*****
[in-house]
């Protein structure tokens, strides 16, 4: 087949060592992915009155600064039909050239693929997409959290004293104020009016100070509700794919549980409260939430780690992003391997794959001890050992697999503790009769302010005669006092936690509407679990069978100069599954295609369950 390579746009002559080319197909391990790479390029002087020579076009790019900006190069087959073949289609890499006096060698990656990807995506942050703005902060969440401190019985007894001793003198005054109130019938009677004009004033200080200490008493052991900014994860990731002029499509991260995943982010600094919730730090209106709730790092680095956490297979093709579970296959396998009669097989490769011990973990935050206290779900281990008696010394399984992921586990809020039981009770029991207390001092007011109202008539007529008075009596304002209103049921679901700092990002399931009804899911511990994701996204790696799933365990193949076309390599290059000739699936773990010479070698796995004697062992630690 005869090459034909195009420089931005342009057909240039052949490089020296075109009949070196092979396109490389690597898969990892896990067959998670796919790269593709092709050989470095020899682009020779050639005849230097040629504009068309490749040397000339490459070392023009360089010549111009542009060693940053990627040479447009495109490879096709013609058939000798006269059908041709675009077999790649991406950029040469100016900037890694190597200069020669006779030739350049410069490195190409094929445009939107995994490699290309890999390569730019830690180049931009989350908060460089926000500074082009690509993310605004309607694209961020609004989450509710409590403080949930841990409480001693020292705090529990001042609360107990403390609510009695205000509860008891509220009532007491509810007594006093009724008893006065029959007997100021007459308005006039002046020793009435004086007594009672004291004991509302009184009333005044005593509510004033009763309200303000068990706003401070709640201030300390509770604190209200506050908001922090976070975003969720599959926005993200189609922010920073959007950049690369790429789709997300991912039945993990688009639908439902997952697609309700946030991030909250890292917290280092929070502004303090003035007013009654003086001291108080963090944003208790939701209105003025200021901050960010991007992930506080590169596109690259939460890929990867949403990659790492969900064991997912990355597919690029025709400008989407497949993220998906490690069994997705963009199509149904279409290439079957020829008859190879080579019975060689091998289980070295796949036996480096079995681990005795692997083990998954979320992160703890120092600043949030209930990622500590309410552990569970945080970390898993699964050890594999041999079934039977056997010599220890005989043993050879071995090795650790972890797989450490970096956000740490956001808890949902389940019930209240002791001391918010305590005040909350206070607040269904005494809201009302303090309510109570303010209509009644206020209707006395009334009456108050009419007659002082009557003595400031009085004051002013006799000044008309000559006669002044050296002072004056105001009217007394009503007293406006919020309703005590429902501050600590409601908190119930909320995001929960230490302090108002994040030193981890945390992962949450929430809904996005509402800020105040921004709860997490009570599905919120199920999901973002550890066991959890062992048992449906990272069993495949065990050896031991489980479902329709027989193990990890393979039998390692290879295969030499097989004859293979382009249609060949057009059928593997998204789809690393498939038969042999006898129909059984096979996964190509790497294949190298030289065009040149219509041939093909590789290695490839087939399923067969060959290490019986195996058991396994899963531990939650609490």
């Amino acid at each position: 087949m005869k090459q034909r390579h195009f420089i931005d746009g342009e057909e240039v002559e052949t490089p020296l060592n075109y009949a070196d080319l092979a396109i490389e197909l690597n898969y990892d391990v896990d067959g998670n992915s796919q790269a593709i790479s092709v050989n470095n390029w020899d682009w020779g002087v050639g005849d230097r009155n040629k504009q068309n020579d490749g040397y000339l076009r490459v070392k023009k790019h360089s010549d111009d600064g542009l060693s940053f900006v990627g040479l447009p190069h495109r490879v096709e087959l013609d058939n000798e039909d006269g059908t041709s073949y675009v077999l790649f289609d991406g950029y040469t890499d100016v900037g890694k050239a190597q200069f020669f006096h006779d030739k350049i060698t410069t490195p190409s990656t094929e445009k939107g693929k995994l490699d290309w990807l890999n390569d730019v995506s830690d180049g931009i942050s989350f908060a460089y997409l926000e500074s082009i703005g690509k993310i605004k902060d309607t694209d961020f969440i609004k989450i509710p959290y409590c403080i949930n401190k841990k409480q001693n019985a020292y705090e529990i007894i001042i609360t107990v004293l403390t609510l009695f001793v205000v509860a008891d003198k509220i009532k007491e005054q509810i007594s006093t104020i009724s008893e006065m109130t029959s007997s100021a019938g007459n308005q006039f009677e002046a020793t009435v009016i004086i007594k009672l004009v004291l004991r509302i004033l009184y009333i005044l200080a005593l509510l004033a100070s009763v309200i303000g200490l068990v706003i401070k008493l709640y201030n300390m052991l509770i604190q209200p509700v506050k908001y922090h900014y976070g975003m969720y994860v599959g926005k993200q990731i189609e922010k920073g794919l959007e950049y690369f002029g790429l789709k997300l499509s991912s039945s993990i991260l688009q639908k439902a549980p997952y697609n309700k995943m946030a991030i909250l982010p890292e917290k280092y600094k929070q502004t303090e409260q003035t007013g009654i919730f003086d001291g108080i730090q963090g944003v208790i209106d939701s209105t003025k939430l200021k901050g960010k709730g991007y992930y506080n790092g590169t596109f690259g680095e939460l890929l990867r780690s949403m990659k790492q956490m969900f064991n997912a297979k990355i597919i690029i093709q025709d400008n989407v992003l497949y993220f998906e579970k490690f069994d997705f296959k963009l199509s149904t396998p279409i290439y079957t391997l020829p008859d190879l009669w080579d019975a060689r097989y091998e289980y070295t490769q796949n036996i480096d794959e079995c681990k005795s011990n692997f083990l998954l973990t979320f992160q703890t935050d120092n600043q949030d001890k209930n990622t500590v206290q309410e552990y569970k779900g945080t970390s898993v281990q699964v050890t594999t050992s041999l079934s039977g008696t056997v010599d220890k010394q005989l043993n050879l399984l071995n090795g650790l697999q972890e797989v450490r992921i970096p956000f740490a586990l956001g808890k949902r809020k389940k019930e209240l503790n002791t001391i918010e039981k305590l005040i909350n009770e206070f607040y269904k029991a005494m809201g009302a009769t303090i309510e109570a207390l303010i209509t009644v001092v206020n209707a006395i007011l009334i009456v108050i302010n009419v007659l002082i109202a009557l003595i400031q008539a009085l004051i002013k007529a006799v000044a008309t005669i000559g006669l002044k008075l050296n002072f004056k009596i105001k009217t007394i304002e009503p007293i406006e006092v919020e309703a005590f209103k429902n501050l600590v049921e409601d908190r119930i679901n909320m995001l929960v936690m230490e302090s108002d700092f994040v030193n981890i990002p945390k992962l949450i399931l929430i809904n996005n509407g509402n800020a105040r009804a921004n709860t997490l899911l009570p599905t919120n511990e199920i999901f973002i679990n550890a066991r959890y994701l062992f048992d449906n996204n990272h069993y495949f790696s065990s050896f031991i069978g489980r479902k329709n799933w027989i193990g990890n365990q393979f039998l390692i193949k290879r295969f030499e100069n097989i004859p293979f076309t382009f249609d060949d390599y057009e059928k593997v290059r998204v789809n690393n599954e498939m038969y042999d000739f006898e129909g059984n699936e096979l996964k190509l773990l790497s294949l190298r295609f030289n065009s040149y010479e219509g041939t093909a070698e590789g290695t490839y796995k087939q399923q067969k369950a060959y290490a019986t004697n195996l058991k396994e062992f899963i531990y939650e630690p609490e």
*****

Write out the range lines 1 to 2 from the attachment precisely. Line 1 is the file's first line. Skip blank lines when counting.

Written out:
[in-house]
């Protein structure tokens, strides 16, 4: 087949060592992915009155600064039909050239693929997409959290004293104020009016100070509700794919549980409260939430780690992003391997794959001890050992697999503790009769302010005669006092936690509407679990069978100069599954295609369950 390579746009002559080319197909391990790479390029002087020579076009790019900006190069087959073949289609890499006096060698990656990807995506942050703005902060969440401190019985007894001793003198005054109130019938009677004009004033200080200490008493052991900014994860990731002029499509991260995943982010600094919730730090209106709730790092680095956490297979093709579970296959396998009669097989490769011990973990935050206290779900281990008696010394399984992921586990809020039981009770029991207390001092007011109202008539007529008075009596304002209103049921679901700092990002399931009804899911511990994701996204790696799933365990193949076309390599290059000739699936773990010479070698796995004697062992630690 005869090459034909195009420089931005342009057909240039052949490089020296075109009949070196092979396109490389690597898969990892896990067959998670796919790269593709092709050989470095020899682009020779050639005849230097040629504009068309490749040397000339490459070392023009360089010549111009542009060693940053990627040479447009495109490879096709013609058939000798006269059908041709675009077999790649991406950029040469100016900037890694190597200069020669006779030739350049410069490195190409094929445009939107995994490699290309890999390569730019830690180049931009989350908060460089926000500074082009690509993310605004309607694209961020609004989450509710409590403080949930841990409480001693020292705090529990001042609360107990403390609510009695205000509860008891509220009532007491509810007594006093009724008893006065029959007997100021007459308005006039002046020793009435004086007594009672004291004991509302009184009333005044005593509510004033009763309200303000068990706003401070709640201030300390509770604190209200506050908001922090976070975003969720599959926005993200189609922010920073959007950049690369790429789709997300991912039945993990688009639908439902997952697609309700946030991030909250890292917290280092929070502004303090003035007013009654003086001291108080963090944003208790939701209105003025200021901050960010991007992930506080590169596109690259939460890929990867949403990659790492969900064991997912990355597919690029025709400008989407497949993220998906490690069994997705963009199509149904279409290439079957020829008859190879080579019975060689091998289980070295796949036996480096079995681990005795692997083990998954979320992160703890120092600043949030209930990622500590309410552990569970945080970390898993699964050890594999041999079934039977056997010599220890005989043993050879071995090795650790972890797989450490970096956000740490956001808890949902389940019930209240002791001391918010305590005040909350206070607040269904005494809201009302303090309510109570303010209509009644206020209707006395009334009456108050009419007659002082009557003595400031009085004051002013006799000044008309000559006669002044050296002072004056105001009217007394009503007293406006919020309703005590429902501050600590409601908190119930909320995001929960230490302090108002994040030193981890945390992962949450929430809904996005509402800020105040921004709860997490009570599905919120199920999901973002550890066991959890062992048992449906990272069993495949065990050896031991489980479902329709027989193990990890393979039998390692290879295969030499097989004859293979382009249609060949057009059928593997998204789809690393498939038969042999006898129909059984096979996964190509790497294949190298030289065009040149219509041939093909590789290695490839087939399923067969060959290490019986195996058991396994899963531990939650609490």